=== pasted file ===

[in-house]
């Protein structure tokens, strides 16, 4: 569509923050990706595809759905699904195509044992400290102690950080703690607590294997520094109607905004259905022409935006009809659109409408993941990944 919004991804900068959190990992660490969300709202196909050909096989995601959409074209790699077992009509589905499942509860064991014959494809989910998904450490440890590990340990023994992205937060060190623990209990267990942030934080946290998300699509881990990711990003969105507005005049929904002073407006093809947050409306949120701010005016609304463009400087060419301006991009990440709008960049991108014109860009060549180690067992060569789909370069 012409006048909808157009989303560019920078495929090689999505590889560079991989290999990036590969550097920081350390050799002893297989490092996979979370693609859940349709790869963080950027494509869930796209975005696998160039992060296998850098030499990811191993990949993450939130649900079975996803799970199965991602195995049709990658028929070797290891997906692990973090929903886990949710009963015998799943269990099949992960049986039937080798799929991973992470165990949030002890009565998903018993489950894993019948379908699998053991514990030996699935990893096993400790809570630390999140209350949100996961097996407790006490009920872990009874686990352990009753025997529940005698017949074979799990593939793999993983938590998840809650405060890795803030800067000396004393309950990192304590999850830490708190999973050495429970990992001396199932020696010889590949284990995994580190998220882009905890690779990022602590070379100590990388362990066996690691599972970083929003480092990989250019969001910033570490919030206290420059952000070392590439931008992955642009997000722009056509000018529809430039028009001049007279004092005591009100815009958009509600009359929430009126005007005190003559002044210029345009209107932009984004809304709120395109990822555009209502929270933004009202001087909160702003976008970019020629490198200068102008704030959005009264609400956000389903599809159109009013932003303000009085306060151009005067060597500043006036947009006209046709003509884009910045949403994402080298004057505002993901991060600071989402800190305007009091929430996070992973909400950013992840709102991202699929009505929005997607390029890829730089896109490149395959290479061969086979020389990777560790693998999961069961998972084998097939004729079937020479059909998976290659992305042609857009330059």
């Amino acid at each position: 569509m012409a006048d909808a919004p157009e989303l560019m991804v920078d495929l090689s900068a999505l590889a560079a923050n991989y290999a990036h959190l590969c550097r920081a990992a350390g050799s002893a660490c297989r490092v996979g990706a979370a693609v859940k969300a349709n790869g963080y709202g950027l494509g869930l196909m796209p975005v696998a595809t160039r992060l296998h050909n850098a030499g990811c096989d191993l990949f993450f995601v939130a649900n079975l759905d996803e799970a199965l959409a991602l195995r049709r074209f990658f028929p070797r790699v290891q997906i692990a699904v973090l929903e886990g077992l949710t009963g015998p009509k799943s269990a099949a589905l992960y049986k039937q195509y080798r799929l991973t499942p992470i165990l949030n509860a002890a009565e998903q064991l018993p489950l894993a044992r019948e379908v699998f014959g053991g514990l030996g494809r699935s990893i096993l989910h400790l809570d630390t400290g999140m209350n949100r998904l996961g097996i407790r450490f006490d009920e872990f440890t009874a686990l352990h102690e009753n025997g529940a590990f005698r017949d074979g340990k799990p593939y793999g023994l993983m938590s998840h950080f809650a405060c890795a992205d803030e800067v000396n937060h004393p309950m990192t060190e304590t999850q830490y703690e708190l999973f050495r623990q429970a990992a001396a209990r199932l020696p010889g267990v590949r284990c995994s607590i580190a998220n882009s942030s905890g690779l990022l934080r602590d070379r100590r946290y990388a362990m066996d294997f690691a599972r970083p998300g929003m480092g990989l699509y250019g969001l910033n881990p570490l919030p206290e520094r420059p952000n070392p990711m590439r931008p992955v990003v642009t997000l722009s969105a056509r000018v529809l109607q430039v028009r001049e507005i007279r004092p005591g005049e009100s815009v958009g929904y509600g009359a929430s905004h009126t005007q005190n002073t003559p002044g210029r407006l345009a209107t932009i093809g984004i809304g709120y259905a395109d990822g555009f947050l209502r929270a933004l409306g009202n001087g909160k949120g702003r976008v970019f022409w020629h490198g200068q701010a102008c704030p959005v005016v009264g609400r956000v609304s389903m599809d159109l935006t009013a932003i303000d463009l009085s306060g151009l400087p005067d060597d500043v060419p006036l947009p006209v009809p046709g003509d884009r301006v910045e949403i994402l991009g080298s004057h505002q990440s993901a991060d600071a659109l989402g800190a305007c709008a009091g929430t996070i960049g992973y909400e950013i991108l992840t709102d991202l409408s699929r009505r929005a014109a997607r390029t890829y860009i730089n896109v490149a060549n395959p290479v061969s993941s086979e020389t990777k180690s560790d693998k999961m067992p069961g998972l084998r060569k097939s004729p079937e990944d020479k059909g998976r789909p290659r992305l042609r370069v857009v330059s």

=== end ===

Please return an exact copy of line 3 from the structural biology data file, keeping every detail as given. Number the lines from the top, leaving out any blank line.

């Amino acid at each position: 569509m012409a006048d909808a919004p157009e989303l560019m991804v920078d495929l090689s900068a999505l590889a560079a923050n991989y290999a990036h959190l590969c550097r920081a990992a350390g050799s002893a660490c297989r490092v996979g990706a979370a693609v859940k969300a349709n790869g963080y709202g950027l494509g869930l196909m796209p975005v696998a595809t160039r992060l296998h050909n850098a030499g990811c096989d191993l990949f993450f995601v939130a649900n079975l759905d996803e799970a199965l959409a991602l195995r049709r074209f990658f028929p070797r790699v290891q997906i692990a699904v973090l929903e886990g077992l949710t009963g015998p009509k799943s269990a099949a589905l992960y049986k039937q195509y080798r799929l991973t499942p992470i165990l949030n509860a002890a009565e998903q064991l018993p489950l894993a044992r019948e379908v699998f014959g053991g514990l030996g494809r699935s990893i096993l989910h400790l809570d630390t400290g999140m209350n949100r998904l996961g097996i407790r450490f006490d009920e872990f440890t009874a686990l352990h102690e009753n025997g529940a590990f005698r017949d074979g340990k799990p593939y793999g023994l993983m938590s998840h950080f809650a405060c890795a992205d803030e800067v000396n937060h004393p309950m990192t060190e304590t999850q830490y703690e708190l999973f050495r623990q429970a990992a001396a209990r199932l020696p010889g267990v590949r284990c995994s607590i580190a998220n882009s942030s905890g690779l990022l934080r602590d070379r100590r946290y990388a362990m066996d294997f690691a599972r970083p998300g929003m480092g990989l699509y250019g969001l910033n881990p570490l919030p206290e520094r420059p952000n070392p990711m590439r931008p992955v990003v642009t997000l722009s969105a056509r000018v529809l109607q430039v028009r001049e507005i007279r004092p005591g005049e009100s815009v958009g929904y509600g009359a929430s905004h009126t005007q005190n002073t003559p002044g210029r407006l345009a209107t932009i093809g984004i809304g709120y259905a395109d990822g555009f947050l209502r929270a933004l409306g009202n001087g909160k949120g702003r976008v970019f022409w020629h490198g200068q701010a102008c704030p959005v005016v009264g609400r956000v609304s389903m599809d159109l935006t009013a932003i303000d463009l009085s306060g151009l400087p005067d060597d500043v060419p006036l947009p006209v009809p046709g003509d884009r301006v910045e949403i994402l991009g080298s004057h505002q990440s993901a991060d600071a659109l989402g800190a305007c709008a009091g929430t996070i960049g992973y909400e950013i991108l992840t709102d991202l409408s699929r009505r929005a014109a997607r390029t890829y860009i730089n896109v490149a060549n395959p290479v061969s993941s086979e020389t990777k180690s560790d693998k999961m067992p069961g998972l084998r060569k097939s004729p079937e990944d020479k059909g998976r789909p290659r992305l042609r370069v857009v330059s």